Bringing indigenous ownership back to the private sector: Chinese investment, populist discourses and contemporary policy making in Zambia

Research output: Contribution to conferencePaperResearch

Abstract

Driven by across-the-board liberalizations and the commodity price boom, Zambia has recently experienced an upsurge in foreign ownership over key parts of its economy. Albeit investors from all over the world have sought to make the most of the current situation in Zambia, Chinese investors have been particularly present in all sectors of the Zambian economy. Foreign ownership, however, is not new to African societies and several African countries pursued indigenisation policies in the wake of independence to bring ownership back to their own citizens. Now indigenisation policies thrive again. This time disguised in terms like empowerment and unequal opportunities but just as politicised as in the 1970s. In light of the current anti-Chinese sentiments in Zambia, this paper seeks to further our understanding of private sector policy making in Zambia. It argues that populist politics, referring to traditional Copperbelt rhetoric, have enforced a role as minority middlemen upon the Chinese investors. This further segregates Chinese investors from other investors and has been a driving force in the anti-Chinese campaign in Zambia. To curb the critique of the growing foreign dominance over the economy, and in particular of the upsurge in Chinese investments, the ruling party has reverted to the use of nationalist policies.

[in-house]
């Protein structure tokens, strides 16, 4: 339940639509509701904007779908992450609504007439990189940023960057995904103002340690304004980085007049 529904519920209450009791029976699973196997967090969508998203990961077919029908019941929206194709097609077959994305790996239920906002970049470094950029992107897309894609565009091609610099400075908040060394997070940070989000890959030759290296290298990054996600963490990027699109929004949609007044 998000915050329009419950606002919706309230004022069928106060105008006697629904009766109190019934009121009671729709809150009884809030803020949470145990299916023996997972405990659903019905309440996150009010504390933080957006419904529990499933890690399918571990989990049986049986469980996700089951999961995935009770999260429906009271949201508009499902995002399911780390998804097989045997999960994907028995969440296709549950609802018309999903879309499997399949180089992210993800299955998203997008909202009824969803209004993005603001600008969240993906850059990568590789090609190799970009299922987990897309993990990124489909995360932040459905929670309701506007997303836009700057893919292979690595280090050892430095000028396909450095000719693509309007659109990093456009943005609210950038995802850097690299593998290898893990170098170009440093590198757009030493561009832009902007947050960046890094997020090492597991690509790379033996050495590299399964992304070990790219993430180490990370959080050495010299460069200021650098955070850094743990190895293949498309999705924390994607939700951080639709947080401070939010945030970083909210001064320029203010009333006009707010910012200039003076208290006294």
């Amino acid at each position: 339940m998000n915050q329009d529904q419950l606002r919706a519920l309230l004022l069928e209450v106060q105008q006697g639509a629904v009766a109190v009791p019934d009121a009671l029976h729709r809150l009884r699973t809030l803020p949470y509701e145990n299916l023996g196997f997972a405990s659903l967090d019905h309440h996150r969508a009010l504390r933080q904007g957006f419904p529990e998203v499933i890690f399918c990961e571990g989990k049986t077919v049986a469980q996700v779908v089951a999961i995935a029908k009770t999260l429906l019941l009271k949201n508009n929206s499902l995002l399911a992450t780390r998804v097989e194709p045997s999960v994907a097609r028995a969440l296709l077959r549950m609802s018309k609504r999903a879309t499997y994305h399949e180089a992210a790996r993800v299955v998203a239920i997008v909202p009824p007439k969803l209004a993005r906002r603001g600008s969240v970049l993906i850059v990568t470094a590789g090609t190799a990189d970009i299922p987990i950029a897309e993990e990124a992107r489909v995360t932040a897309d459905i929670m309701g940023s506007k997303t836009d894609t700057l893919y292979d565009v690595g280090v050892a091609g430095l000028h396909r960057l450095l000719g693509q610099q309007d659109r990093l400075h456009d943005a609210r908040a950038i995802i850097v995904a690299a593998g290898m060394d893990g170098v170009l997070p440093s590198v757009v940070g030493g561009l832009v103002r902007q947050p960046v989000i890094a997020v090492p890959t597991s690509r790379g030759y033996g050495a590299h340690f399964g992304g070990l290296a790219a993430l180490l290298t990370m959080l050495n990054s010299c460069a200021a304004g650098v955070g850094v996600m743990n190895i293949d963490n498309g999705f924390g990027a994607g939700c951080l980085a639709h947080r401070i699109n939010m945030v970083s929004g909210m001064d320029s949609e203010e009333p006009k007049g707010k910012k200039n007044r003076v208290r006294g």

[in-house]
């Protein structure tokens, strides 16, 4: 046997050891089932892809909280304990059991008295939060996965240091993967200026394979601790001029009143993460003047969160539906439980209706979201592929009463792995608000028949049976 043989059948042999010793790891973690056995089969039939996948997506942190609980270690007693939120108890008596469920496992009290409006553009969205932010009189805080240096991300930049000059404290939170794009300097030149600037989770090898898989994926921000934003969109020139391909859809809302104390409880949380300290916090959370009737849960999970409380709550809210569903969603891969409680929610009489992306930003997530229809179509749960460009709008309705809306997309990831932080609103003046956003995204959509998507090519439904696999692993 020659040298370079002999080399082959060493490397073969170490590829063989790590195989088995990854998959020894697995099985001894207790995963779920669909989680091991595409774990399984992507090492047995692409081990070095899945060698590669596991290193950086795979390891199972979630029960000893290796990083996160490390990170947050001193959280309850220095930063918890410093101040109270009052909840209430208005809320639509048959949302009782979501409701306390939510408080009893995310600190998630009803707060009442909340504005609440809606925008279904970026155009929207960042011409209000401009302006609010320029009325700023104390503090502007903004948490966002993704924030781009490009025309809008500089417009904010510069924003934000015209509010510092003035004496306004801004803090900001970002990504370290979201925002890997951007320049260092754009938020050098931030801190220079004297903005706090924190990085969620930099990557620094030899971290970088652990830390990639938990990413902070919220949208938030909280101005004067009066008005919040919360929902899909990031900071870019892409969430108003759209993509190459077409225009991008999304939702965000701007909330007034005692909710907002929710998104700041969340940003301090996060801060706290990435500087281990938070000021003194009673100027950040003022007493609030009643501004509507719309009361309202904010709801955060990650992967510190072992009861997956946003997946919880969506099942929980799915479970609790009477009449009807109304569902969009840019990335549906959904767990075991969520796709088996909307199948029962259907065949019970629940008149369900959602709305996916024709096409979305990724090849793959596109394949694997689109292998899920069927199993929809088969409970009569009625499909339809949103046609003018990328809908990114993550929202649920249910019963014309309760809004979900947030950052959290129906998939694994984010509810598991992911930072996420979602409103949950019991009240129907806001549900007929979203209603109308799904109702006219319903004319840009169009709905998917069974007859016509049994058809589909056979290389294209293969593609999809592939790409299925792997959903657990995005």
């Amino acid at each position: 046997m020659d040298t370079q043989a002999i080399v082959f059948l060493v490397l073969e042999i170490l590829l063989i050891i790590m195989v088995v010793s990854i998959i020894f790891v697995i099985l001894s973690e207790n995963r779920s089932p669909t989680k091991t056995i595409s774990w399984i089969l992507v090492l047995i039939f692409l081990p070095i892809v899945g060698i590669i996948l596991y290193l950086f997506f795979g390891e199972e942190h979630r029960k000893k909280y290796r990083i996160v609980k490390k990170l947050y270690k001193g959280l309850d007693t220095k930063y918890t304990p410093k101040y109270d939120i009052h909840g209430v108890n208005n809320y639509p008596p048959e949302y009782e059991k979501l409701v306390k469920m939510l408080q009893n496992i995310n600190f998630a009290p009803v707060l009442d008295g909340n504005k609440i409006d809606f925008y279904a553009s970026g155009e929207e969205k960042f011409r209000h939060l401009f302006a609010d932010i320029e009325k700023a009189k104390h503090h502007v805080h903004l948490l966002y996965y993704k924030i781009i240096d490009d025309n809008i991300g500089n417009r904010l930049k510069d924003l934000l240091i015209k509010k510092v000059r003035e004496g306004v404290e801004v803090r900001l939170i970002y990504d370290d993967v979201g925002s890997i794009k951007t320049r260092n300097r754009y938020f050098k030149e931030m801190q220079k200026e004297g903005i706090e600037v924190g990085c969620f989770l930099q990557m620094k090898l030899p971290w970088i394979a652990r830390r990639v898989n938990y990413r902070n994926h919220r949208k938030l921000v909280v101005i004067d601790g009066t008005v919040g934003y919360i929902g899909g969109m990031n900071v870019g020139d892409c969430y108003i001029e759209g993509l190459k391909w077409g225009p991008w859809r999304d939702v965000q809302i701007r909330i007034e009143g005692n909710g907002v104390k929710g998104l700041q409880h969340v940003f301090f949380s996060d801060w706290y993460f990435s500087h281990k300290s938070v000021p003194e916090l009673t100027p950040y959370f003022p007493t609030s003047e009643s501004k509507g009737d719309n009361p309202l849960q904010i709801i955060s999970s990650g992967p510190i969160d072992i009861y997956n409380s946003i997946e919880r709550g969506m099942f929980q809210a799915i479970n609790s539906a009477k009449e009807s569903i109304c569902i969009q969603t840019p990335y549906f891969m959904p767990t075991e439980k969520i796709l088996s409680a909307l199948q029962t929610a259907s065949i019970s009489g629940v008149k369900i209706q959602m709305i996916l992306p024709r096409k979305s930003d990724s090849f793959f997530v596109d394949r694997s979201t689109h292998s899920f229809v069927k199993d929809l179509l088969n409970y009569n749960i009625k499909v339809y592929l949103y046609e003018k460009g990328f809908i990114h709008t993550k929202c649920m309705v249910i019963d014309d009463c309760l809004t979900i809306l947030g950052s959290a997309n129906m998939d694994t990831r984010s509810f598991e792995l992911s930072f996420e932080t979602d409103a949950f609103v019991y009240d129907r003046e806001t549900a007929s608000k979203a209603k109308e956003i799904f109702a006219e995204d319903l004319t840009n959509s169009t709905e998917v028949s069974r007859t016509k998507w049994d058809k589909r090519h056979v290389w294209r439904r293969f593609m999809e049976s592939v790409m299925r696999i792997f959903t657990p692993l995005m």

Original languageEnglish
Publication date2009
Publication statusPublished - 2009
EventAfrica at a crosssroads. African Studies Accociatin 52nd Annual Meeting - New Orleans, United States
Duration: 19 Nov 200922 Nov 2009

Conference

ConferenceAfrica at a crosssroads. African Studies Accociatin 52nd Annual Meeting
Country/TerritoryUnited States
CityNew Orleans
Period19/11/200922/11/2009

Cite this